Some of my favourite concerts are those given in the summer months on top of mountains. As Adelboden is a rural, farming village, the farmers take their cows up to the Alp each summer for roughly 70 days. This means that traditionally speaking they don’t return to the village as often as they might and so the service would come to them. Of course in modern Adelboden there are cars to help farmers visit the village more often but the tradition of playing a service on the mountain tops continues. There is nothing more magical than making music in the sunshine on Bonderalp, Engstligen, Silleren or at my favourite; Butschi valley. Afterwards everyone chats and there is usually cheese, milk, alpine tea and sometimes meringues and fresh cream !

Butschi 6

This Autumn, the band came and helped Our Chalet celebrate it’s 85th birthday with some background music during cake and coffee. It was great to have that connection between village and Chalet and to be an active part of both elements.


We have experienced some wonderful events during our time at Our Chalet but the band have truly made us feel welcome and part of the larger Adelboden community, be it playing at funerals, welcoming newly born babies or just having a good old laugh with great friends. Thanks to them we have continued to make music and learnt first hand about village life both the mountains, seasons, traditions, sports and people. It has been an unforgettable privilege, thank you.

Nikki Tucker – Our Chalet Deputy World Centre Manager of Operations (October 2014 – December 2017)

My Swiss Experience – Isla (Canada)


It is hard to put in words the incredible experience that I’ve had at Our Chalet, but I’ll give it a try.

I have been in Guiding ever since I was 5 years old and grew up learning about WAGGGS and the World Centres, and being so inspired by the girls who would share their travel stories and wishing I could go experience everything I was being shown.

Back in 2010, I had the amazing opportunity to travel with my Ranger unit to Europe, where we spent 10 days at Our Chalet doing the summer session and then continuing on to spend some time in London at Pax Lodge. It was my first time ever travelling to Europe and being immersed in a culture completely different than my own.  Ever since returning home from that trip I had dreamed of coming back.

Fast forward to 2016 – I had recently graduated from university from a Digital Design and Development programme and while looking for an internship it was brought to my attention that Our Chalet offers a Marketing and Communications internship position (which was exactly the type of job I was looking for!) and the deadline to apply was only a few weeks away! Without even questioning anything I applied, and to my surprise, a few months later I got the good news of being selected for the Autumn 2017 season! I had about 10 months to prepare for my adventure to the Swiss Alps!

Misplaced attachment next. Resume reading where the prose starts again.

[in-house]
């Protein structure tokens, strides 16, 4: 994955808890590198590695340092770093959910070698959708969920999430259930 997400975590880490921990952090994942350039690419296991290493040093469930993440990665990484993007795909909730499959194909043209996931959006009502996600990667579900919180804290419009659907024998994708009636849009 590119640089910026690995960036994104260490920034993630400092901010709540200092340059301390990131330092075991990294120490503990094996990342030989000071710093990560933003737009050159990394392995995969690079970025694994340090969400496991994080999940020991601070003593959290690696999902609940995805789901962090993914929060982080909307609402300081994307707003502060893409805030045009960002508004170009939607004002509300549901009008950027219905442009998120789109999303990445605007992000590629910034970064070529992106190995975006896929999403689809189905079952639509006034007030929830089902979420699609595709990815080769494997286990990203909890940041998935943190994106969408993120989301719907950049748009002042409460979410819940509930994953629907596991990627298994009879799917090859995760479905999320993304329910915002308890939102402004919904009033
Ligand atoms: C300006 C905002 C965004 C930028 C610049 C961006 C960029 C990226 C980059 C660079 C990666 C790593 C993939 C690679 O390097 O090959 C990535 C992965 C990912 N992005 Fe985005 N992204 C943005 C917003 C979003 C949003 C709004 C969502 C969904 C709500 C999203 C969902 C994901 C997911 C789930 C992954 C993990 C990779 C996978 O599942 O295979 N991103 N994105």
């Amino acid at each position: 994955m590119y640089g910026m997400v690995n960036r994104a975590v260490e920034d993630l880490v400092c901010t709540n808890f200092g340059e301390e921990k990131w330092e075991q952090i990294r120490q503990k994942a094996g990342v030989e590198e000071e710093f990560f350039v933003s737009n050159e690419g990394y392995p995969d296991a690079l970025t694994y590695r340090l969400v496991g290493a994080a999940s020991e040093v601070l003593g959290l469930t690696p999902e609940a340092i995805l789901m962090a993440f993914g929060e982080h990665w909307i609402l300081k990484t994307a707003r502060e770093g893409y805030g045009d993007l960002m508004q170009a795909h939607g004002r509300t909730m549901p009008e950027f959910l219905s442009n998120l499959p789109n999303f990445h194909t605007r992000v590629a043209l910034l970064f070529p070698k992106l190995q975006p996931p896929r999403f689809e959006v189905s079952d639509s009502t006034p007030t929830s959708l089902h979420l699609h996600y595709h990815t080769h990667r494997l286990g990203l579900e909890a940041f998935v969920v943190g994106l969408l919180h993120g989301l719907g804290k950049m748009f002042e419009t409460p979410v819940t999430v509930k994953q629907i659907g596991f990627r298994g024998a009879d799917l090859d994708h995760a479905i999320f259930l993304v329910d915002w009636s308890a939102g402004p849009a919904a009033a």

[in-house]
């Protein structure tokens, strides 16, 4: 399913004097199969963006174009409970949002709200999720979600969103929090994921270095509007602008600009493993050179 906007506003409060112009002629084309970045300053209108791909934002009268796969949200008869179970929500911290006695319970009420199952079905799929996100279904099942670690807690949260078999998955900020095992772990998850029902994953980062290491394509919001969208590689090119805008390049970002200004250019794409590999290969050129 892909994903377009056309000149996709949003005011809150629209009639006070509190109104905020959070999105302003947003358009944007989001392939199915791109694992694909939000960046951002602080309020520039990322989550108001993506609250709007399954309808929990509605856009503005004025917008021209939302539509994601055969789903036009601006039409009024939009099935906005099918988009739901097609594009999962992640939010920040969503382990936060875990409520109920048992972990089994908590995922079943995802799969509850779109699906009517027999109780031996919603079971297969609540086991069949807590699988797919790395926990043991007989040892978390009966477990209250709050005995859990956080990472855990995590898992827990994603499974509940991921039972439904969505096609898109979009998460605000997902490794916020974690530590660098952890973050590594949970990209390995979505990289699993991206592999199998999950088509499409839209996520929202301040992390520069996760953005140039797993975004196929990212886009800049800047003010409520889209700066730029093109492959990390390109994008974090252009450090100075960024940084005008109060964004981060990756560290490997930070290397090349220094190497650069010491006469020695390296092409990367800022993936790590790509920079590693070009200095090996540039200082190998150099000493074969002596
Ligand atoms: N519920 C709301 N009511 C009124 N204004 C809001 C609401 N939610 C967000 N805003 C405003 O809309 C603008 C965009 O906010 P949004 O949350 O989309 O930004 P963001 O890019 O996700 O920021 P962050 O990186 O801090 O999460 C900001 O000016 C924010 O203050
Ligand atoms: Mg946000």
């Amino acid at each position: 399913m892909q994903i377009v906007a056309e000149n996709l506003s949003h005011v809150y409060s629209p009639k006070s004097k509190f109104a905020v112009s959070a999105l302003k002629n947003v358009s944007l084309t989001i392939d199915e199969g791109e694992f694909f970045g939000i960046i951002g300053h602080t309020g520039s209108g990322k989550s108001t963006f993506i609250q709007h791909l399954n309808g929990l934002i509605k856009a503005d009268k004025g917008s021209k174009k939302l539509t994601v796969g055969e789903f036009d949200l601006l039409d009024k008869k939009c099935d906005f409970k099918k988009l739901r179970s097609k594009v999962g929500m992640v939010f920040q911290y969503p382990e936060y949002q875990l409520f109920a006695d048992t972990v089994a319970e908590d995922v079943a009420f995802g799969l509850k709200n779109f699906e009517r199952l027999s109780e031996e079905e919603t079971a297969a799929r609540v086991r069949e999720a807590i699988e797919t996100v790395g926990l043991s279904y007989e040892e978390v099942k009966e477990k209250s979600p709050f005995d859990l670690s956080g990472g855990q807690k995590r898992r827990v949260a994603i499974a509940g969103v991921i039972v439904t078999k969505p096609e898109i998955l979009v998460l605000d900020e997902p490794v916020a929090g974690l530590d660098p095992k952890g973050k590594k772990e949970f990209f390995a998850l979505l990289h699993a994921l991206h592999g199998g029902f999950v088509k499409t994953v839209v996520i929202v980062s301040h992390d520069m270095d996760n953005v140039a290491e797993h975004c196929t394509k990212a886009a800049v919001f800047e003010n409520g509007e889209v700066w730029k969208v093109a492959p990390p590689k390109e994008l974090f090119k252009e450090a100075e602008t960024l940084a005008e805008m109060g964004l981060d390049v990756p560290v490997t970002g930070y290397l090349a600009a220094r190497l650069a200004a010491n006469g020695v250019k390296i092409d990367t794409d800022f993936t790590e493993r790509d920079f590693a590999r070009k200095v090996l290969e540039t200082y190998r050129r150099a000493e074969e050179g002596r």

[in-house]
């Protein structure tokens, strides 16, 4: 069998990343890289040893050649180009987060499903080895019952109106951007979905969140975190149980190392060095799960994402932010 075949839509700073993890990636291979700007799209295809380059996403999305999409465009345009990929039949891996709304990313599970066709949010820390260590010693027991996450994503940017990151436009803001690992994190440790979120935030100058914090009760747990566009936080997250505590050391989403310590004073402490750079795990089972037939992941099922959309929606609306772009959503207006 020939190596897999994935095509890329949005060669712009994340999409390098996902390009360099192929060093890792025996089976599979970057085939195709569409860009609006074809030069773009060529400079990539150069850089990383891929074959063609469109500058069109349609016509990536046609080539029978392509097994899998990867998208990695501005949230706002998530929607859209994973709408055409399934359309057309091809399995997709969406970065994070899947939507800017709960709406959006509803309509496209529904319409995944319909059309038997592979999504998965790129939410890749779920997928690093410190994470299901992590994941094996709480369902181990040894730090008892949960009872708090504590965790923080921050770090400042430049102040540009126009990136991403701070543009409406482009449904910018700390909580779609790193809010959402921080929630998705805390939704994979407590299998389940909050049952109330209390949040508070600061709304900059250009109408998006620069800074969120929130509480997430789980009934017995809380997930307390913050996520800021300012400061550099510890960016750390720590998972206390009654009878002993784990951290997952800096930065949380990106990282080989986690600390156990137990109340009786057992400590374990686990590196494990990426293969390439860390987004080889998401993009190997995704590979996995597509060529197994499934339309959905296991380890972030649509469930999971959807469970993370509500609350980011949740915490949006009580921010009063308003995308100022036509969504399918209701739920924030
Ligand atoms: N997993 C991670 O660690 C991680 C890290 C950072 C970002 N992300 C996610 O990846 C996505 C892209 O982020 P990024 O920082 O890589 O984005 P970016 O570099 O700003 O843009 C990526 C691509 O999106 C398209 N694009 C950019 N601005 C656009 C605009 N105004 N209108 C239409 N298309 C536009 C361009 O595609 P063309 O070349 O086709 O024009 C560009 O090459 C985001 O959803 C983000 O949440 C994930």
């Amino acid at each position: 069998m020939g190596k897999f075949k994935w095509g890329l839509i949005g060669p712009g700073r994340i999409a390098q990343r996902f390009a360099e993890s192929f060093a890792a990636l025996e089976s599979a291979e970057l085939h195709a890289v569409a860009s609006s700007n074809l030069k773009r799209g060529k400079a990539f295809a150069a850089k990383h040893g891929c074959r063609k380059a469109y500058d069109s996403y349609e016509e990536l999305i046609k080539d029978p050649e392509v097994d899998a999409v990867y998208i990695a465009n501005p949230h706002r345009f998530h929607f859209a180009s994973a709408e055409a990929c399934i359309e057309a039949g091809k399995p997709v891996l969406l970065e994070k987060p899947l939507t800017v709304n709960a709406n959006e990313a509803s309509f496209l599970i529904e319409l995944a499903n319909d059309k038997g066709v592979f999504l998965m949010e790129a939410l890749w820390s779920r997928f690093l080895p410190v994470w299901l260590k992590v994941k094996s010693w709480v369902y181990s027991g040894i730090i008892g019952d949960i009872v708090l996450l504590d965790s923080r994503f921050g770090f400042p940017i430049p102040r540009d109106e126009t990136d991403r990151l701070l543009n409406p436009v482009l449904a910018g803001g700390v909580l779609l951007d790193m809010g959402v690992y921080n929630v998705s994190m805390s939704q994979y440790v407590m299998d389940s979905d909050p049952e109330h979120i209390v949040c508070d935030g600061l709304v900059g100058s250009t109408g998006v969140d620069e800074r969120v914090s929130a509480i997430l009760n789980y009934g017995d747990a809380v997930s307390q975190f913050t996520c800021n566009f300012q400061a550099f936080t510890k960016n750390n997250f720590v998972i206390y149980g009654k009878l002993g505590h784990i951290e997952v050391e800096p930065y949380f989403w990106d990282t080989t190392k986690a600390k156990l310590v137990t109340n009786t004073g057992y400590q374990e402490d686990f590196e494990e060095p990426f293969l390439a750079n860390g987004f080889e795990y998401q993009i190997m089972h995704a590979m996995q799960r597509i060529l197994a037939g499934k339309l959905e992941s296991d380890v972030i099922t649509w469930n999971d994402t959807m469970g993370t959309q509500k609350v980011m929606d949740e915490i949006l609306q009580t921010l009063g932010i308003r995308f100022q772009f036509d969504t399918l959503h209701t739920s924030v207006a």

August 30th 2017- Stepping off the bus at Adelboden Oey was a surreal moment.  The best part was seeing the blue Our Chalet van and Nikki, the Deputy World Centre Manager for Operations, greeting me (I remember dragging my suitcase up the hill the last time I visited, so this was a nice treat!).

I was the last member of the Autumn 2017 team to arrive, but as soon as I went up to the attic in Spycher and met everyone, I felt immediately welcomed and it was almost like I had known them for a couple weeks already!  I don’t know what I would have done without the support, love, and laughs from the Autumn team.

Isla 4

Being a Marketing and Communications Intern meant that I would spend most of my time in the office creating content for social media, editing photos, creating posters, updating flyers, and much more, but that didn’t mean that I didn’t have time to explore.  I travelled around to over 10 different cities and towns in Switzerland, as well as got to join the Programme team on some hikes and day trips (I was in charge of taking all the photos during the trips!).

Isla 2

I tried traditional Swiss foods I would have never thought of eating (I am a very picky eater!) and did things that I would never have dared do while at home (such as paragliding, and waking up in the early hours of the morning to hike up and see the sunrise!)

Isla 1

This trip has helped me gain independence, confidence, and helped me learn a lot about myself, and about many different cultures. I have made friends for life, and made memories I will treasure forever! I am excited for the new and exciting opportunities that are to come in the future both in my personal life, and my guiding life.

Isla 3

Isla McCullough (Canada), Our Chalet Marketing & Communications Intern, Autumn 2017

My Chalet Summer – Rachel (Canada)


My name is Rachel, and I am from Ontario, Canada, and I have been volunteering at Our Chalet as the Programme Intern from May – September 2017. I applied for this position as I love the outdoors and nature, and was looking for a way to give back to Guiding, while experiencing life in a different part of the world. While volunteering at Our Chalet, I had the opportunity to experience and try many new things. While on programme, I went to the Adventure Park where I stepped out of my comfort zone and jumped off a bridge to abseil, and had the chance to try climbing on an outdoor rock wall. We explored towns, learned how chocolate is made (and how tasty it is!), and did lots of hiking, including an overnight hike to see the sunrise from the top of Bunderspitz.


In my time off, I spent a lot of time hiking. I loved how easy it was to just walk outside and go hiking around Adelboden; there are so many different routes and mountains from which to choose! Although sometimes hiking all day can be tiring, the view and sense of accomplishment I felt once I reached the top always made the hike worthwhile for me. While in Switzerland I also tried, for the very first time, a Klettersteig or Via Ferrata climbing route. These routes require you to wear a harness and helmet, and allow you to climb up a mountain while clipped into a fixed line. The first Klettersteig I did was with the programme staff on one of our days off together on Engstligen. This was a great introduction for me to this type of climbing, and I enjoyed it a lot. We even saw a very large patch of wild Edelweiss near the top of the trail!